Books & More
"For my totem, the alley cat. We share the situation of small predators who easily become prey. I have my equivalent of claws and teeth, and indeed my arched back and loud hiss are my best defenses. When I need to hide my size and weakness, I can look fiercer than I am, but when I cannot talk or threaten or argue my way out of trouble, then I am in a lot of trouble. We are scavengers in the alleys and streets of a society we do not control and scarcely influence. We survive and perish both by taking lovers. Freedom is a daily necessity like water, and we love most loyally and longest those who allow us at least occasionally to vanish and wander the curious night. To them we always return from the eight deaths before the last."
from Braided Lives by Marge Piercy
Titles Which Received Three or More Starred Reviews From Major Review Sources
2011 Fiction All Stars
by Murakami, Haruki
An ode to George Orwell's "1984" told in alternating male and female voices relates the stories of Aomame, an assassin for a secret organization who discovers that she has been transported to an alternate reality, and Tengo, a mathematics lecturer and novice writer.
by Delaney, Edward J.
Set in the late 1990's in Boston, a time when even the local Catholic Church is party to a scandal that threatens to unravel, Edward J. Delaney's intricately structured Broken Irish moves with the pace of a thriller, but delves more deeply into its lives. This engrossing novel about corruption and redemption gives sympathetic voice to the voiceless and offers an unflinching look at the workings of a community in the throes of change
The Buddha in the Attic
by Otsuka, Julie
Presents the stories of six Japanese mail-order brides whose new lives in early twentieth-century San Francisco are marked by backbreaking migrant work, cultural struggles, children who reject their heritage, and the prospect of wartime internment.
by Murphy, Yannick
When a hunting accident leaves his son in a coma, the son's veterinarian father tries to find the man responsible while maintaining normalcy for his family until an unexpected visitor asks a favor that will test his resolve and force him to come to terms with what it truly means to be a family.
The Cat's Table
by Ondaatje, Michael
In the early 1950s, an eleven-year-old boy in Colombo boards a ship bound for England. At mealtimes he is seated at the "cat's table"--as far from the Captain's Table as can be--with a ragtag group of "insignificant" adults and two other boys, Cassius and Ramadhin. As the ship makes its way across the Indian Ocean, through the Suez Canal, into the Mediterranean, the boys tumble from one adventure to another, bursting all over the place like freed mercury. But there are other diversions as well: one man talks with them about jazz and women, another opens the door to the world of literature. The narrator's elusive, beautiful cousin Emily becomes his confidante, allowing him to see himself "with a distant eye" for the first time, and to feel the first stirring of desire. Another Cat's Table denizen, the shadowy Miss Lasqueti, is perhaps more than what she seems. And very late every night, the boys spy on a shackled prisoner, his crime and his fate a galvanizing mystery that will haunt them forever. As the narrative moves between the decks and holds of the ship and the boy's adult years, it tells a spellbinding story--by turns poignant and electrifying--about the magical, often forbidden, discoveries of childhood and a lifelong journey that begins unexpectedly with a spectacular sea voyage.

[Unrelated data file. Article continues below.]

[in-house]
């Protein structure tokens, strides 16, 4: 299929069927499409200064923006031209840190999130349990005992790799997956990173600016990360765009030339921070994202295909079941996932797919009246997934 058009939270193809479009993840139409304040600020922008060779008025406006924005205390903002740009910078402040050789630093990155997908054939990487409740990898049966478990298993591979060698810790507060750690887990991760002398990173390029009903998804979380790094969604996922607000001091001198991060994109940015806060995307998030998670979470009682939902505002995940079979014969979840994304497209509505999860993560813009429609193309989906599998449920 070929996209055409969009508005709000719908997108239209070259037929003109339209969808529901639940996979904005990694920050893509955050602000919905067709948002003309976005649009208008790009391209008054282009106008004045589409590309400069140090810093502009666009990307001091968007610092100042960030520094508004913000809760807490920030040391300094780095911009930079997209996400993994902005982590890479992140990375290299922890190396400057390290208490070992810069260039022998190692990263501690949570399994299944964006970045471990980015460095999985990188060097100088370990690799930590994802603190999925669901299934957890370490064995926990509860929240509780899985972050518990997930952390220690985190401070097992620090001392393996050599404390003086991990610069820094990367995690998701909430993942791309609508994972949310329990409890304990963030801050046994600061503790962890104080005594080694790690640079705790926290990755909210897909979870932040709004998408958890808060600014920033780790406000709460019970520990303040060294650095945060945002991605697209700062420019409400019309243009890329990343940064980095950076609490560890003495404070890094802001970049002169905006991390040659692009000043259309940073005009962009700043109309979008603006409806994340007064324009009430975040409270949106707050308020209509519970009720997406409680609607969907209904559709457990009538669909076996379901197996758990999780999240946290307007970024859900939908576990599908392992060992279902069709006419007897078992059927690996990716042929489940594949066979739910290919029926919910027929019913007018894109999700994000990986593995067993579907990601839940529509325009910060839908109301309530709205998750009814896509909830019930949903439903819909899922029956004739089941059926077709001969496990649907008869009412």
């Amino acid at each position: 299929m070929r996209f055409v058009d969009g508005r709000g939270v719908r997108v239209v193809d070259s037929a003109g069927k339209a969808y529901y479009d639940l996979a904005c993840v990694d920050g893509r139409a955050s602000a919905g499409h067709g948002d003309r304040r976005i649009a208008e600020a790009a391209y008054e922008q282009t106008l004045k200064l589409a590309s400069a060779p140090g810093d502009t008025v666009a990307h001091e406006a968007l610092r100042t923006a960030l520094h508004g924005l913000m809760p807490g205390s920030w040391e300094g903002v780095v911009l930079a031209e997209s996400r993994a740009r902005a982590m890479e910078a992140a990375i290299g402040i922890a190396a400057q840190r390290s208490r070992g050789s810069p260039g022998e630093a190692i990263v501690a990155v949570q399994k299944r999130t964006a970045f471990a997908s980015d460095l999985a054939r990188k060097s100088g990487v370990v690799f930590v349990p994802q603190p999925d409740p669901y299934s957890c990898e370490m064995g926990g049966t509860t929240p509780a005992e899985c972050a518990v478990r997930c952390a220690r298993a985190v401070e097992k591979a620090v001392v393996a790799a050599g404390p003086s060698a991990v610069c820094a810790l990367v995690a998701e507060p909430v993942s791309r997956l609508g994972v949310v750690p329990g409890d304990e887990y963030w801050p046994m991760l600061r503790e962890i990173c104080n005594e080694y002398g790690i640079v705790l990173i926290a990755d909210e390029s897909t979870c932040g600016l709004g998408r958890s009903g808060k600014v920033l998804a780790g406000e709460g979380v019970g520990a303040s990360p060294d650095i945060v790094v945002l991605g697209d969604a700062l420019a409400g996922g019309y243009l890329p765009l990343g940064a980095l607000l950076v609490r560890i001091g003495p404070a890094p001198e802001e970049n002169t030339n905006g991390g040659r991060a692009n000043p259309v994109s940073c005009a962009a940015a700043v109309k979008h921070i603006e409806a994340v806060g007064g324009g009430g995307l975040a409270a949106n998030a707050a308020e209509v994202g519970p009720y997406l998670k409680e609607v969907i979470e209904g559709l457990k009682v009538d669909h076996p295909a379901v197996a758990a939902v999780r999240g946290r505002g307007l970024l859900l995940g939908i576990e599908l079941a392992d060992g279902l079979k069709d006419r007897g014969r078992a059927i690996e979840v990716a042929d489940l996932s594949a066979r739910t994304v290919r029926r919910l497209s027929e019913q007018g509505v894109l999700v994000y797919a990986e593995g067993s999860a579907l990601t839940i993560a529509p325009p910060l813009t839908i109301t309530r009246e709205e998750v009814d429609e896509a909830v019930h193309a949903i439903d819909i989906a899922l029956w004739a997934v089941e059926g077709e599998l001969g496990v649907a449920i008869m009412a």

The Empty Family: Stories
by Toibin, Colm
A collection of short fiction includes "The Street," in which Pakistani workers in Barcelona pursue a taboo affair; and "Two Women," in which a taciturn Irish set designer confronts repressed emotions while working in her homeland.
by Haigh, Jennifer
Sheila McGann is estranged from her complicated family. But when her older brother Art, pastor of a large suburban parish, finds himself at the center of a scandal, Sheila returns to Boston, ready to fight for him. Her strict mother lives in a state of angry denial; her younger brother Mike has already convicted his brother in his heart. But most disturbing of all is Art himself, who persistently dodges Sheila's questions and refuses to defend himself.
The Family Fang
by Wilson, Kevin
Performance artists Caleb and Camille Fang dedicated themselves to making great art. But when an artist's work lies in subverting normality, it can be difficult to raise well-adjusted children. Just ask Buster and Annie Fang. For as long as they can remember, they starred (unwillingly) in their parents' madcap pieces. but now that they are grown up, the chaos of their childhood has made it difficult to cope with life outside the fishbowl of their parents' strange world. When the lives they've built come crashing down, brother and sister have nowwhere to go but home, where they discover that Caleb and Camille are planning one last performance--their magnum opus--whether the kids agree to participate or not. Soon, ambition breeds conflict, bringing the Fangs to face the difficult decision about what's ultimately more important: their family or their art.
by Enright, Anne